Brand Identity for Taggd

CG. What is the relationship between the product and the branding? How does the former shape or inspire the latter?

ICD. For some brands, the product’s properties are the heart of the brand. For example, we know Mercedes by their cars, which are a model of stability and Germanic engineered perfection; not by their advertising or showrooms or their F1 Cars (which they do very well). For those brands, branding needs to reflect what’s special about the product, but rarely reflects the product itself. The ‘what’s special’ part, in turn, depends on the category. For more functional products, it’s about a clear benefit from using it (e.g. relieving pain).

Brand identity for thebo

For less functional brands, the benefit may be more in the mind i.e. how it makes people feel, or its ‘values’ (what it encourages its customers to believe in). This is also true for brands, which we know by their advertising more than by the special qualities of the product (e.g. a mobile service like Vodafone or Airtel). But, rarely does the branding show the product itself. If the product is a packaged product that’s never unpacked (think deodorants, or insect repellents, or a fizzy drink), then the branding and the product are practically fused (even when large advertising budgets support the brands).

Branding
Branding
Branding
Eicher Live.

CG. According to you, How and to what extent, does branding impact an audience?

ICD. Every customer knows that they are being manipulated. So, branding works best when it slips under the radar of the customers or escapes their ‘crap detector’. Yet, if the brand seems to admit this while managing to charm the customers, it works. The audience is then willingly helpless to resist. This means that the branding is, in some sense, invisible when it appears to belong or be inevitable as if there was no other way it could have appeared. This requires honesty on the owner’s part and linking the brand to what is true. Despite this, it’s carefully orchestrated. Simply appearing artless won’t do it. Done right, it can succeed in disarming the customer.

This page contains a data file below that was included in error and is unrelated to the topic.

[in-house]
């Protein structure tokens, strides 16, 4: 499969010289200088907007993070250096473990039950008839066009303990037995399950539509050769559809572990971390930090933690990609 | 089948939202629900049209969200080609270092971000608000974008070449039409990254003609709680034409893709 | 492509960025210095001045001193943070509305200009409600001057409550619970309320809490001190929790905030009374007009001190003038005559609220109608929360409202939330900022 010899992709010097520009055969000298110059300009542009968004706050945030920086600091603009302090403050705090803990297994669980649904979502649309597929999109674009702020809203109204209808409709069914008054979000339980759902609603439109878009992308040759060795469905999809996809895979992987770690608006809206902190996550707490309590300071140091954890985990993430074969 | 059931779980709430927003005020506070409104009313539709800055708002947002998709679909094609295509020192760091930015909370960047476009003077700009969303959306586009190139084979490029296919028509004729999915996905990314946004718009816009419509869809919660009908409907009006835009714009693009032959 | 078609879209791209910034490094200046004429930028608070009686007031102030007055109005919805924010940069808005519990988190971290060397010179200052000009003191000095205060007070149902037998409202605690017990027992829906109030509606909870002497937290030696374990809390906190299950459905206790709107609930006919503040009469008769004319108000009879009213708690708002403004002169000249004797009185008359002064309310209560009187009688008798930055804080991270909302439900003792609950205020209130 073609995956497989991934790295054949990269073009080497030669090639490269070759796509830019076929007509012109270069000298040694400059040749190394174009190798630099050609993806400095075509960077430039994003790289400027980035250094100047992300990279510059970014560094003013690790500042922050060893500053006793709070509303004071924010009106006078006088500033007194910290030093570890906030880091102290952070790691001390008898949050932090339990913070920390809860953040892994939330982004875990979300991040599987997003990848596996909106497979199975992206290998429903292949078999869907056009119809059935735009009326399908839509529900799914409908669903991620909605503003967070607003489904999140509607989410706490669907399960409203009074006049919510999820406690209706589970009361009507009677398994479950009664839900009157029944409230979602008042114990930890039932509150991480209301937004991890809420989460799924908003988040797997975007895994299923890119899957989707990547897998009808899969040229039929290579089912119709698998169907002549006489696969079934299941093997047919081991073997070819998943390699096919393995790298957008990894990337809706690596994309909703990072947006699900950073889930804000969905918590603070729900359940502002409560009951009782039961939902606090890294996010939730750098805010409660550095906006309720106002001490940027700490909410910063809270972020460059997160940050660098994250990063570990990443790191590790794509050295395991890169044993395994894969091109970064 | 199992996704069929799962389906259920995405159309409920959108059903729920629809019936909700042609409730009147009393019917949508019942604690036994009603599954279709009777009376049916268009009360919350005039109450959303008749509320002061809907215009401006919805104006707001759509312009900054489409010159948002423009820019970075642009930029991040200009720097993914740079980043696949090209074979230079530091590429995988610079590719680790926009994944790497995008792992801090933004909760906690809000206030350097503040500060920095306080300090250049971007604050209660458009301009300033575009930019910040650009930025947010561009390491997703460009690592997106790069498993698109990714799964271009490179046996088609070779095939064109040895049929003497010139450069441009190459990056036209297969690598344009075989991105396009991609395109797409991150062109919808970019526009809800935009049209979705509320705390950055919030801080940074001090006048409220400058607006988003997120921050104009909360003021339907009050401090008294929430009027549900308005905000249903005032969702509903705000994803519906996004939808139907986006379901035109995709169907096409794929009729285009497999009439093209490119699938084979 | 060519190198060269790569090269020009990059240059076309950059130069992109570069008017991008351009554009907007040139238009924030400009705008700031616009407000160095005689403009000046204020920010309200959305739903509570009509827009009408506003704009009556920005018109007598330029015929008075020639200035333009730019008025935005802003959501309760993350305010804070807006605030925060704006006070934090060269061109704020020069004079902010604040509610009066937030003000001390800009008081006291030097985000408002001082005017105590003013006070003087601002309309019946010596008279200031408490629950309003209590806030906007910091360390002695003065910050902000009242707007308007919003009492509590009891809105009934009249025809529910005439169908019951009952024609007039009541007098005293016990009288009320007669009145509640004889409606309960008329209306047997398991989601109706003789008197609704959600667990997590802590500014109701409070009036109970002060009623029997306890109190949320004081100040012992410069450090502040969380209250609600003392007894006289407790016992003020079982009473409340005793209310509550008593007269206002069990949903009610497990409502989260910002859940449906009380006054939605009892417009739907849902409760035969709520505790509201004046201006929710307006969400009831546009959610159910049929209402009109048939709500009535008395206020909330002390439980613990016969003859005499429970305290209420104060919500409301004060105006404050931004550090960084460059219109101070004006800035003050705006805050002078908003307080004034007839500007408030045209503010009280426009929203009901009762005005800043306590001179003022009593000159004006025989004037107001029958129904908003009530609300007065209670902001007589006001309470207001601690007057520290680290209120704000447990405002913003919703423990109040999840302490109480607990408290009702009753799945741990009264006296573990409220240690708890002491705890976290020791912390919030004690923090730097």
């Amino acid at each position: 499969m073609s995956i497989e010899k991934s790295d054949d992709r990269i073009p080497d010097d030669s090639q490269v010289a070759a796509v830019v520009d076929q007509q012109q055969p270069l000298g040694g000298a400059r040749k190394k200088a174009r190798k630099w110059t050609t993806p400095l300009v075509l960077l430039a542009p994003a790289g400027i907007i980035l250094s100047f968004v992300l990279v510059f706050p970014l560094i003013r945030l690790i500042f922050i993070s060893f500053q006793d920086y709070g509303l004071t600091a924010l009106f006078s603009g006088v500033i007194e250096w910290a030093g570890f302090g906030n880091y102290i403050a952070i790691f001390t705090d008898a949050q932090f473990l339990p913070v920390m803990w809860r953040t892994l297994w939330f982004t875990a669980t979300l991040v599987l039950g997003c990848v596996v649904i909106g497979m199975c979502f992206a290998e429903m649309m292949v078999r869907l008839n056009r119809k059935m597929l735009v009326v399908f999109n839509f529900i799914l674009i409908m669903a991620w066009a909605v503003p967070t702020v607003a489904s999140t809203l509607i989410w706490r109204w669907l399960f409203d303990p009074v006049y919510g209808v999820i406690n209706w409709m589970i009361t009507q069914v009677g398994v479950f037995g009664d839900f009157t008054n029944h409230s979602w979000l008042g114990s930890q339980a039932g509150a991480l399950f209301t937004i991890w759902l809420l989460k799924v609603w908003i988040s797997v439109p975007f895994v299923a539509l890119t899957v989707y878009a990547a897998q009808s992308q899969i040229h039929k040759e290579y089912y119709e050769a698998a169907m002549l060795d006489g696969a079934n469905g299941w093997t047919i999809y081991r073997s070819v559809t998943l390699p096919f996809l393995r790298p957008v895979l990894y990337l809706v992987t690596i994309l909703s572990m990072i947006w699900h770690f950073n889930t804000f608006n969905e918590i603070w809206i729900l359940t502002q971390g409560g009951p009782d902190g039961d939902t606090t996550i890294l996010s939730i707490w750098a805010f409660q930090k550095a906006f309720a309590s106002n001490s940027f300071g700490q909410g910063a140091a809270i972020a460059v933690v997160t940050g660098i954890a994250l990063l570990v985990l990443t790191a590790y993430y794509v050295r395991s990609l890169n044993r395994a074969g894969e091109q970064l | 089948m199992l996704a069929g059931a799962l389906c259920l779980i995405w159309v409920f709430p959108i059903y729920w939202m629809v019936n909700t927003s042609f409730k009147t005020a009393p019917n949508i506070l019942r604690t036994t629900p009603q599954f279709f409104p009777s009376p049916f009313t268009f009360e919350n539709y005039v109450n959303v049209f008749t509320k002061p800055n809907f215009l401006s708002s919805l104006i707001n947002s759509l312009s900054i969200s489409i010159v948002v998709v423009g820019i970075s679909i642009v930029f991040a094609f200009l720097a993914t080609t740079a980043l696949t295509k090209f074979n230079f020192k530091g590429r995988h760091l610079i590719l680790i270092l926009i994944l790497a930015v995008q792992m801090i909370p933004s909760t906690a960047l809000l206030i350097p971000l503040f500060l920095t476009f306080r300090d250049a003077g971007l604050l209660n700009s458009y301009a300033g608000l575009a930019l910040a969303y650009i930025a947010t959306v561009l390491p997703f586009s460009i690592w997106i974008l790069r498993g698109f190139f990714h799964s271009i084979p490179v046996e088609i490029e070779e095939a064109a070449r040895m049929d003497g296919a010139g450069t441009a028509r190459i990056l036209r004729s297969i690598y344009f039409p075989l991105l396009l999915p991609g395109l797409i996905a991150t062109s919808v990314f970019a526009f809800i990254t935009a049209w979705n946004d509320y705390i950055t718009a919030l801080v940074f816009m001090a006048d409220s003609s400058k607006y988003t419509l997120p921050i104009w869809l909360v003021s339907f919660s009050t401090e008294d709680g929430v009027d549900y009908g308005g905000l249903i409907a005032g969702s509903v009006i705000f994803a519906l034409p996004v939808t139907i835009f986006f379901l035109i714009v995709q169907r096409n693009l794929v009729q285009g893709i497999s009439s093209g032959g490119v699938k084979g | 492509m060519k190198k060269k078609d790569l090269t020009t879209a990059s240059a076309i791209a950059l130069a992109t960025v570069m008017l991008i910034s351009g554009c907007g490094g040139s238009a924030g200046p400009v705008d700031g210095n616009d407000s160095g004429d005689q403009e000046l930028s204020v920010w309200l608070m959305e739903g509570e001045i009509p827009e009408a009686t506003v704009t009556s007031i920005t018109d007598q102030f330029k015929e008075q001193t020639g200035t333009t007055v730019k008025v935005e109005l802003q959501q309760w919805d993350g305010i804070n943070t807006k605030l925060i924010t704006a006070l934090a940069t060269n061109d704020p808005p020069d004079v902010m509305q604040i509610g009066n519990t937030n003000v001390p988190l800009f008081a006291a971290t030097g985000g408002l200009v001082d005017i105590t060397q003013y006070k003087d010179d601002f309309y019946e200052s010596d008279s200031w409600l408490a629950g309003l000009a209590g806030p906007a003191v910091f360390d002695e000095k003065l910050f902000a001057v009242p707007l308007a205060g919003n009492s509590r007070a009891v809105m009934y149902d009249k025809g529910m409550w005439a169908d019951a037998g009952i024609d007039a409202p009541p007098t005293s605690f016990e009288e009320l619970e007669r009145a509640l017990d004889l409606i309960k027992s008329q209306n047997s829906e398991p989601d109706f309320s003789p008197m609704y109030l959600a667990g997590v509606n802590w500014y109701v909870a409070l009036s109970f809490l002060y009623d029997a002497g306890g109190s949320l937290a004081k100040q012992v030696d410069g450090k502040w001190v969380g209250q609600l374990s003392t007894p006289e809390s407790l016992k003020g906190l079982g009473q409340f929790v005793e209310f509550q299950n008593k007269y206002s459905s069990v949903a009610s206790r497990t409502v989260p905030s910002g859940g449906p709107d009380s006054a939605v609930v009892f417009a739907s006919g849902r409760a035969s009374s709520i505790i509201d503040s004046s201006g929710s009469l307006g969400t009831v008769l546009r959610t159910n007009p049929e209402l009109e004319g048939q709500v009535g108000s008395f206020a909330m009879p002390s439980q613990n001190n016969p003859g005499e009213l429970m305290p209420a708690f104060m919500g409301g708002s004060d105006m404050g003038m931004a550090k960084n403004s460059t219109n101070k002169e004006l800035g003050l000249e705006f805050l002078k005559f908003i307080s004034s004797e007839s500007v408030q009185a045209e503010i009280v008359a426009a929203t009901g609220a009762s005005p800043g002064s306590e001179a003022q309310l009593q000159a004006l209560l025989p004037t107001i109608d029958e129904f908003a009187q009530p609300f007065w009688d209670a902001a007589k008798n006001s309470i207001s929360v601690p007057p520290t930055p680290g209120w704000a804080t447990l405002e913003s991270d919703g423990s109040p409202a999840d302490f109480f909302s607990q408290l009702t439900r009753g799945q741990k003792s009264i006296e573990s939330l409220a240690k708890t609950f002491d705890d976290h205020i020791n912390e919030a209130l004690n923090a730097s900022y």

Branding
The Almirah.

Branding
The Almirah.

CG. What do you do to ensure that the brand character comes across fully in the final design?

ICD. Personality is the key, and thus cannot be overlooked or sidelined at any stage. It’s a mental model of the brand that describes the brand’s character and attitude, more like a representative, and thus implies its appearance.

Branding
The Wild Stone Code Range.
Brand applications for ‘Hired’.

CG. What do you feel should be proportion, or how much is the need for balance, between minimalism and complexities in a design?

ICD. The point isn’t a balance: it’s more a purposeful imbalance. Different brands need different treatments, so that one may do best in a minimal style, and another with a busy, or even chaotic style. This is a necessary facet that one needs to recognise and remember throughout the process.